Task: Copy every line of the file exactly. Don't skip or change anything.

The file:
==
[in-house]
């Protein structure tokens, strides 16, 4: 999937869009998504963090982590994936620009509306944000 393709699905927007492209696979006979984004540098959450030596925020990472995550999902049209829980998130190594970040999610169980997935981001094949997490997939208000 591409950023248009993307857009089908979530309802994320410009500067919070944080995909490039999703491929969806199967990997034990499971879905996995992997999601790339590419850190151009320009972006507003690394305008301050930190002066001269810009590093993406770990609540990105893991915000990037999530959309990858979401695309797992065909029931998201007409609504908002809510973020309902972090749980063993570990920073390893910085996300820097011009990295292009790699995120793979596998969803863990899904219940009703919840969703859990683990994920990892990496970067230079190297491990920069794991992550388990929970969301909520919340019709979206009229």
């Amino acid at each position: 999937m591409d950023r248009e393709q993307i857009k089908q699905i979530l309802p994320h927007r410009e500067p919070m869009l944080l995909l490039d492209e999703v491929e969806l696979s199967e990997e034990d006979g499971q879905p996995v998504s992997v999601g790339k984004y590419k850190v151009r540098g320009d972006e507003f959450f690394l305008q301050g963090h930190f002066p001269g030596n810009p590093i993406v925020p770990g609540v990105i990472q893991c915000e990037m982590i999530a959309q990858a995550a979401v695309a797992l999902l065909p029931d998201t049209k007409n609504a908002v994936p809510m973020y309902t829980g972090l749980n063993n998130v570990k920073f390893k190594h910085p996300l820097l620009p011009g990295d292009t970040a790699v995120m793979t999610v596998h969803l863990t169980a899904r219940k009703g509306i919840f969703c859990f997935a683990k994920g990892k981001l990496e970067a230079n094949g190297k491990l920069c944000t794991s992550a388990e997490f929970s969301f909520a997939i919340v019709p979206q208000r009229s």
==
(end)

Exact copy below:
[in-house]
């Protein structure tokens, strides 16, 4: 999937869009998504963090982590994936620009509306944000 393709699905927007492209696979006979984004540098959450030596925020990472995550999902049209829980998130190594970040999610169980997935981001094949997490997939208000 591409950023248009993307857009089908979530309802994320410009500067919070944080995909490039999703491929969806199967990997034990499971879905996995992997999601790339590419850190151009320009972006507003690394305008301050930190002066001269810009590093993406770990609540990105893991915000990037999530959309990858979401695309797992065909029931998201007409609504908002809510973020309902972090749980063993570990920073390893910085996300820097011009990295292009790699995120793979596998969803863990899904219940009703919840969703859990683990994920990892990496970067230079190297491990920069794991992550388990929970969301909520919340019709979206009229």
């Amino acid at each position: 999937m591409d950023r248009e393709q993307i857009k089908q699905i979530l309802p994320h927007r410009e500067p919070m869009l944080l995909l490039d492209e999703v491929e969806l696979s199967e990997e034990d006979g499971q879905p996995v998504s992997v999601g790339k984004y590419k850190v151009r540098g320009d972006e507003f959450f690394l305008q301050g963090h930190f002066p001269g030596n810009p590093i993406v925020p770990g609540v990105i990472q893991c915000e990037m982590i999530a959309q990858a995550a979401v695309a797992l999902l065909p029931d998201t049209k007409n609504a908002v994936p809510m973020y309902t829980g972090l749980n063993n998130v570990k920073f390893k190594h910085p996300l820097l620009p011009g990295d292009t970040a790699v995120m793979t999610v596998h969803l863990t169980a899904r219940k009703g509306i919840f969703c859990f997935a683990k994920g990892k981001l990496e970067a230079n094949g190297k491990l920069c944000t794991s992550a388990e997490f929970s969301f909520a997939i919340v019709p979206q208000r009229s």